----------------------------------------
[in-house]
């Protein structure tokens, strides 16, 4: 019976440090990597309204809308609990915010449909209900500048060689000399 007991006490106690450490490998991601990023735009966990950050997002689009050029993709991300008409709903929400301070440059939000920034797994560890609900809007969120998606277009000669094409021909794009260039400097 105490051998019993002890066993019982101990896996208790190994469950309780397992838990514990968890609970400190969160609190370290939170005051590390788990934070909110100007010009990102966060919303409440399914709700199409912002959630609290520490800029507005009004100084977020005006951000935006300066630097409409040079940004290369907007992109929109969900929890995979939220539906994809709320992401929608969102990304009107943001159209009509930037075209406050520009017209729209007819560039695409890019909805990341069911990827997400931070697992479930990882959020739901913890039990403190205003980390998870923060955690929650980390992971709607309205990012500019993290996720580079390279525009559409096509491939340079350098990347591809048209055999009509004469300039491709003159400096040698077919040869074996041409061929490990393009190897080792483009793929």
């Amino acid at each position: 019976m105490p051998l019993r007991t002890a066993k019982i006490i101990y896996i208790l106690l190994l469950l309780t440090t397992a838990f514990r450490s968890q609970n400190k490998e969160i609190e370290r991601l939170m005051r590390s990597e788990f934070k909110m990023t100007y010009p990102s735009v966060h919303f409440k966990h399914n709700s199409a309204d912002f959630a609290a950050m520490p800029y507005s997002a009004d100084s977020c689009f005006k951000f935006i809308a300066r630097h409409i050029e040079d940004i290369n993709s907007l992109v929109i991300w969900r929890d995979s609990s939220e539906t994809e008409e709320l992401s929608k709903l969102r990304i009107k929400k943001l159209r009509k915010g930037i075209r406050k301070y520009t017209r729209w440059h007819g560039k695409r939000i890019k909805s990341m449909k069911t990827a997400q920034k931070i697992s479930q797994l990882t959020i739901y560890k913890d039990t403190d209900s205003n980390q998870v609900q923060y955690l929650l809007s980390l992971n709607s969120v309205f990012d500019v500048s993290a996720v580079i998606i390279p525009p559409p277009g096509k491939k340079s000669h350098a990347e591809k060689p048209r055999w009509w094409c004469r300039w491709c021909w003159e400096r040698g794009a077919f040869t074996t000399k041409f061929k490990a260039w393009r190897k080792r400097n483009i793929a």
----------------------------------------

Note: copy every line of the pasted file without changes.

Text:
[in-house]
């Protein structure tokens, strides 16, 4: 019976440090990597309204809308609990915010449909209900500048060689000399 007991006490106690450490490998991601990023735009966990950050997002689009050029993709991300008409709903929400301070440059939000920034797994560890609900809007969120998606277009000669094409021909794009260039400097 105490051998019993002890066993019982101990896996208790190994469950309780397992838990514990968890609970400190969160609190370290939170005051590390788990934070909110100007010009990102966060919303409440399914709700199409912002959630609290520490800029507005009004100084977020005006951000935006300066630097409409040079940004290369907007992109929109969900929890995979939220539906994809709320992401929608969102990304009107943001159209009509930037075209406050520009017209729209007819560039695409890019909805990341069911990827997400931070697992479930990882959020739901913890039990403190205003980390998870923060955690929650980390992971709607309205990012500019993290996720580079390279525009559409096509491939340079350098990347591809048209055999009509004469300039491709003159400096040698077919040869074996041409061929490990393009190897080792483009793929």
């Amino acid at each position: 019976m105490p051998l019993r007991t002890a066993k019982i006490i101990y896996i208790l106690l190994l469950l309780t440090t397992a838990f514990r450490s968890q609970n400190k490998e969160i609190e370290r991601l939170m005051r590390s990597e788990f934070k909110m990023t100007y010009p990102s735009v966060h919303f409440k966990h399914n709700s199409a309204d912002f959630a609290a950050m520490p800029y507005s997002a009004d100084s977020c689009f005006k951000f935006i809308a300066r630097h409409i050029e040079d940004i290369n993709s907007l992109v929109i991300w969900r929890d995979s609990s939220e539906t994809e008409e709320l992401s929608k709903l969102r990304i009107k929400k943001l159209r009509k915010g930037i075209r406050k301070y520009t017209r729209w440059h007819g560039k695409r939000i890019k909805s990341m449909k069911t990827a997400q920034k931070i697992s479930q797994l990882t959020i739901y560890k913890d039990t403190d209900s205003n980390q998870v609900q923060y955690l929650l809007s980390l992971n709607s969120v309205f990012d500019v500048s993290a996720v580079i998606i390279p525009p559409p277009g096509k491939k340079s000669h350098a990347e591809k060689p048209r055999w009509w094409c004469r300039w491709c021909w003159e400096r040698g794009a077919f040869t074996t000399k041409f061929k490990a260039w393009r190897k080792r400097n483009i793929a």